EMS Week

Use this toolkit of ideas to kick-start, or supplement, your EMS Week plans.

Elderly Outreach – An Essential Part of EMS Week

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Nationwide, seniors are one of the largest consumers of emergency and prehospital healthcare. Almost 16 million Americans aged 65 and older visited a hospital emergency room in 2004, and these older Americans made up one-third of all ambulance transports, according to the Centers for Disease Control and Prevention. Seniors can benefit greatly from outreach and education during EMS Week.

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Use Your Brain to Cook Up Some EMS Week Fun

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Looking for finger foods for your open house? There’s no better way to interest older kids and teenagers in EMS than to gross them out. With gelatin brains, hearts and eyeballs, kids can hold a life-giving organ in their own hands – albeit a slippery, slimy, inanimate one. These “ick”-inducing foods and drinks will indulge kids’ senses, while teaching them about their bodies and acquainting them with EMS.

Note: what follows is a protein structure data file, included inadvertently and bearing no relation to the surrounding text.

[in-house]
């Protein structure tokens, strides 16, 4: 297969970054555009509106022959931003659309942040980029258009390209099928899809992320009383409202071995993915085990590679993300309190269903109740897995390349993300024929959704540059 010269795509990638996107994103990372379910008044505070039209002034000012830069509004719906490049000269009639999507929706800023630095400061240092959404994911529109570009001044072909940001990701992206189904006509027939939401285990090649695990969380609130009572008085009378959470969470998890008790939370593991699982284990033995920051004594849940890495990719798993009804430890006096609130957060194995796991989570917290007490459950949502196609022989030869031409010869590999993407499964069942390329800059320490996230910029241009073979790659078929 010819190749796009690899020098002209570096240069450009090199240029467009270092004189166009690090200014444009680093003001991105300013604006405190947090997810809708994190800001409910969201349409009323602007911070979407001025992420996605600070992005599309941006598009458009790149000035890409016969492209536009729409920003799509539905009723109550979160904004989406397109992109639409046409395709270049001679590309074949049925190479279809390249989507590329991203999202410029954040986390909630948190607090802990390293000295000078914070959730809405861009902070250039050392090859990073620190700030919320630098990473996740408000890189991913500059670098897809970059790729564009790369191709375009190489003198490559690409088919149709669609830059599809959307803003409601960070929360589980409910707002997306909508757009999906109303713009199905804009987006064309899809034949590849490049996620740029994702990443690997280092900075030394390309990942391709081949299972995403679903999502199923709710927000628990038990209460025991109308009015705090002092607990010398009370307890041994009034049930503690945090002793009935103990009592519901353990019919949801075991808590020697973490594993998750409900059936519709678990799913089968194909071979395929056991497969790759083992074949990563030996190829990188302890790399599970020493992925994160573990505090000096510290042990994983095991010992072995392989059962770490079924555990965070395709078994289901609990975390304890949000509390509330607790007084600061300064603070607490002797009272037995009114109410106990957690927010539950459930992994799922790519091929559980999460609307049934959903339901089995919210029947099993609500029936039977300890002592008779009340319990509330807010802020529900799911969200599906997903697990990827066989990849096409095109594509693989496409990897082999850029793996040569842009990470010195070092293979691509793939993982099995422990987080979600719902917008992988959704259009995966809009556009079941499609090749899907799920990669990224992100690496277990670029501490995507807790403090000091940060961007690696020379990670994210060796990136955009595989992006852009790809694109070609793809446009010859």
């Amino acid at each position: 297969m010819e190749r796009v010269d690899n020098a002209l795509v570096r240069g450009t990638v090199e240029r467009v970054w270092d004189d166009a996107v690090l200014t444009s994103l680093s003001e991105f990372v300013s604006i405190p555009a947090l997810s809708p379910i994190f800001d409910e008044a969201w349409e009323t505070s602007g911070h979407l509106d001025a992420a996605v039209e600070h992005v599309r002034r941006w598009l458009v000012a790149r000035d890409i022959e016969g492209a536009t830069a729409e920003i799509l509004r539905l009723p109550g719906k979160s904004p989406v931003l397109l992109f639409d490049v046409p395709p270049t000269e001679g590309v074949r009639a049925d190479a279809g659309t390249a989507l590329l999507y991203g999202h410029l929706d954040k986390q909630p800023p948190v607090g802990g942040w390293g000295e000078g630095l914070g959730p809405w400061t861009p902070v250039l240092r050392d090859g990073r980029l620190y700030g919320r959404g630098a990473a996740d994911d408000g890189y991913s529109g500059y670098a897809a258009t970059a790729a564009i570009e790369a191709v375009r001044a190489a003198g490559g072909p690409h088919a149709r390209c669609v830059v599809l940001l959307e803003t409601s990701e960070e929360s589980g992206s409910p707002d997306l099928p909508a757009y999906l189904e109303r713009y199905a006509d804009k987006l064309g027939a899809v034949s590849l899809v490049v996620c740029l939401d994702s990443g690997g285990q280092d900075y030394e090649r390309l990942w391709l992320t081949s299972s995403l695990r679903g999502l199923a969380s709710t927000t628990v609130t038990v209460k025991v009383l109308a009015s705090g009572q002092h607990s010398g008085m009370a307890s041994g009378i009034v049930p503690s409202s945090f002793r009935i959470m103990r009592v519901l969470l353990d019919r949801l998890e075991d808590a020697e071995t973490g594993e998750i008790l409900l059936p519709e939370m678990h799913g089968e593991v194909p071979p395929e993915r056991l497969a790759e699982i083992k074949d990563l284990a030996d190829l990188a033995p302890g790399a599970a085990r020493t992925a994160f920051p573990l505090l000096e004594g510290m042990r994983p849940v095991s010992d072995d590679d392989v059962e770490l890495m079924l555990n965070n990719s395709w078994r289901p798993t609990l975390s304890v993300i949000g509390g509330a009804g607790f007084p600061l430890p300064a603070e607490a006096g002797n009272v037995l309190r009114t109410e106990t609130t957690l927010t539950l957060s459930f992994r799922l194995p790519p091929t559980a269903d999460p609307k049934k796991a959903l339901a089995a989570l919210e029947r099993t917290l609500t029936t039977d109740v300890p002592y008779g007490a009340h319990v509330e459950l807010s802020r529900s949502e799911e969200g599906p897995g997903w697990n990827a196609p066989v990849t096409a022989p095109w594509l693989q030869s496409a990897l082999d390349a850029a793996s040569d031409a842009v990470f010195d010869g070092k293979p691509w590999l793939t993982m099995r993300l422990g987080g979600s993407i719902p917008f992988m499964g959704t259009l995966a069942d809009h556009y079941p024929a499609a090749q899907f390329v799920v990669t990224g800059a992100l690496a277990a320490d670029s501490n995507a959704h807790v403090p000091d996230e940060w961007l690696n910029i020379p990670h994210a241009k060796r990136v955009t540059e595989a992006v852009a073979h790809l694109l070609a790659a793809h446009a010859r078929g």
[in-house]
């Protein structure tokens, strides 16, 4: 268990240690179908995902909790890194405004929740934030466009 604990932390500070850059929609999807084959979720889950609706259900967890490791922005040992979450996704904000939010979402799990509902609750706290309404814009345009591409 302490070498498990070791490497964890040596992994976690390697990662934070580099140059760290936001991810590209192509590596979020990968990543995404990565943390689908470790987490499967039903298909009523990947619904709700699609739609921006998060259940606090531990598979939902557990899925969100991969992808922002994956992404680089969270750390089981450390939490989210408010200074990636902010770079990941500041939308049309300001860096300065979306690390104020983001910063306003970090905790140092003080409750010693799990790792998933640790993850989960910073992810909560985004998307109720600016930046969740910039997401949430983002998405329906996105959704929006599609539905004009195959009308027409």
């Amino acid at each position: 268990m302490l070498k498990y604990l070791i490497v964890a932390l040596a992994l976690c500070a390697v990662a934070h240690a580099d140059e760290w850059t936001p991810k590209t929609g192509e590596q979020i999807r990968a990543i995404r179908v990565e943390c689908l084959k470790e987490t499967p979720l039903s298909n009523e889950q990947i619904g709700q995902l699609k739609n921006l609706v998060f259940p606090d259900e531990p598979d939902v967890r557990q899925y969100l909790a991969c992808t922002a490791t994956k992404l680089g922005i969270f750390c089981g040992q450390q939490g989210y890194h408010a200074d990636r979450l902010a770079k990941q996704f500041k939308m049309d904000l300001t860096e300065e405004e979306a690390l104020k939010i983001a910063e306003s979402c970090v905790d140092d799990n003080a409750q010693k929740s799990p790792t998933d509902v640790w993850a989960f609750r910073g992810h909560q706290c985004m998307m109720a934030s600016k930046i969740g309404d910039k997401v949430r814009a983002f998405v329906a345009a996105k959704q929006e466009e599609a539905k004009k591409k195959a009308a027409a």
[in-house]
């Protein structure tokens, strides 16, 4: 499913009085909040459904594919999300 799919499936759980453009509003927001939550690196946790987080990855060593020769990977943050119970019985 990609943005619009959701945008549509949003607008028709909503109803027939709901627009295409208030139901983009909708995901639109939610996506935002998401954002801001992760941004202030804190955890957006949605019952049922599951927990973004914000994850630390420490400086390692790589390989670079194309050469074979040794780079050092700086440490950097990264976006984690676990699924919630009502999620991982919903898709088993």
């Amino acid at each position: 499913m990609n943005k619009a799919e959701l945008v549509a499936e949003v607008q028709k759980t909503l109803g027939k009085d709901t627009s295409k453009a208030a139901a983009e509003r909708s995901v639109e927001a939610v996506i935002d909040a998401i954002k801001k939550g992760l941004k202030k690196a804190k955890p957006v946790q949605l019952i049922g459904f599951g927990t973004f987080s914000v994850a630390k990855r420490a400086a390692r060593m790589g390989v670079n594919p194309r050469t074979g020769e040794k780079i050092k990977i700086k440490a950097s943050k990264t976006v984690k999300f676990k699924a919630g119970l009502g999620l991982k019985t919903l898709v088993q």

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Tips on Hosting a Successful Open House

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One of the best ways to invite the public to learn about your EMS agency is by hosting an open house. Children, adults and seniors are curious about EMS, and many people would love a chance to meet their local EMTs and paramedics and take a peek inside the ambulance. Here are some tips to help you host a successful open house for EMS Week.

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Have a Heart for Senior Citizens

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February is, of course, when Americans celebrate Valentine’s Day, which makes it a perfect month to focus your outreach efforts on heart health. February is also the American Heart Association’s Heart Health Month, so EMS agencies have a natural ally with which to partner, plan and execute heart-health promotions.

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50 Years and Millions of Trained Citizens Later… CPR Connects EMS to the Community

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It was 1960. John F. Kennedy was running for president. Xerox introduced the first paper copy machine. Khrushchev pounded his shoe at the United Nations. And across the country, coronary artery disease had reached epidemic levels. Many men in their 50s and 60s were heart attacks waiting to happen. They smoked, didn’t exercise and ate lots of red meat and foods high in saturated fats. (If you weren’t around then, think “Mad Men.”) Many had uncontrolled high blood pressure. Cholesterol-lowering statins had not yet arrived on the scene.

So it was fortuitous, and a bit ironic, that the year coronary artery disease peaked also marked the birth of modern CPR.

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